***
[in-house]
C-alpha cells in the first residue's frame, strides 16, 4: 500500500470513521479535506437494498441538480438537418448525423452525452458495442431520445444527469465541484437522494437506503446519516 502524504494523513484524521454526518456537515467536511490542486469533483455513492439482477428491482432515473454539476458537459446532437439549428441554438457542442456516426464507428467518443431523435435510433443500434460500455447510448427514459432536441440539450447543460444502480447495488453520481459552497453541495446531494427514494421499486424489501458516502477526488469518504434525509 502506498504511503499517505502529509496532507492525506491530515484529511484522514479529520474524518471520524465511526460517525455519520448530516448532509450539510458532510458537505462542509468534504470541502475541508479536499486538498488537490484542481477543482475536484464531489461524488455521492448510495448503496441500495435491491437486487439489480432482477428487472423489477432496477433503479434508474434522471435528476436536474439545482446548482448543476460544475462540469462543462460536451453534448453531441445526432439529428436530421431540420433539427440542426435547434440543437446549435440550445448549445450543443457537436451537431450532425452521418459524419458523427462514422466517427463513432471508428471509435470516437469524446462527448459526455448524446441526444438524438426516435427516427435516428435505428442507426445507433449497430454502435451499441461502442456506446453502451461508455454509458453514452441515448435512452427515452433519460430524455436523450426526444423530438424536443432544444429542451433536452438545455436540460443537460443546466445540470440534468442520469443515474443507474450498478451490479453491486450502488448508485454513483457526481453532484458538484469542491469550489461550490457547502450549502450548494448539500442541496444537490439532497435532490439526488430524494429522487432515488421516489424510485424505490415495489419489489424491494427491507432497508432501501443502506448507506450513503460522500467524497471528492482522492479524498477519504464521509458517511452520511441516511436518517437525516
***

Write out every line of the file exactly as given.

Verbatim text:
[in-house]
C-alpha cells in the first residue's frame, strides 16, 4: 500500500470513521479535506437494498441538480438537418448525423452525452458495442431520445444527469465541484437522494437506503446519516 502524504494523513484524521454526518456537515467536511490542486469533483455513492439482477428491482432515473454539476458537459446532437439549428441554438457542442456516426464507428467518443431523435435510433443500434460500455447510448427514459432536441440539450447543460444502480447495488453520481459552497453541495446531494427514494421499486424489501458516502477526488469518504434525509 502506498504511503499517505502529509496532507492525506491530515484529511484522514479529520474524518471520524465511526460517525455519520448530516448532509450539510458532510458537505462542509468534504470541502475541508479536499486538498488537490484542481477543482475536484464531489461524488455521492448510495448503496441500495435491491437486487439489480432482477428487472423489477432496477433503479434508474434522471435528476436536474439545482446548482448543476460544475462540469462543462460536451453534448453531441445526432439529428436530421431540420433539427440542426435547434440543437446549435440550445448549445450543443457537436451537431450532425452521418459524419458523427462514422466517427463513432471508428471509435470516437469524446462527448459526455448524446441526444438524438426516435427516427435516428435505428442507426445507433449497430454502435451499441461502442456506446453502451461508455454509458453514452441515448435512452427515452433519460430524455436523450426526444423530438424536443432544444429542451433536452438545455436540460443537460443546466445540470440534468442520469443515474443507474450498478451490479453491486450502488448508485454513483457526481453532484458538484469542491469550489461550490457547502450549502450548494448539500442541496444537490439532497435532490439526488430524494429522487432515488421516489424510485424505490415495489419489489424491494427491507432497508432501501443502506448507506450513503460522500467524497471528492482522492479524498477519504464521509458517511452520511441516511436518517437525516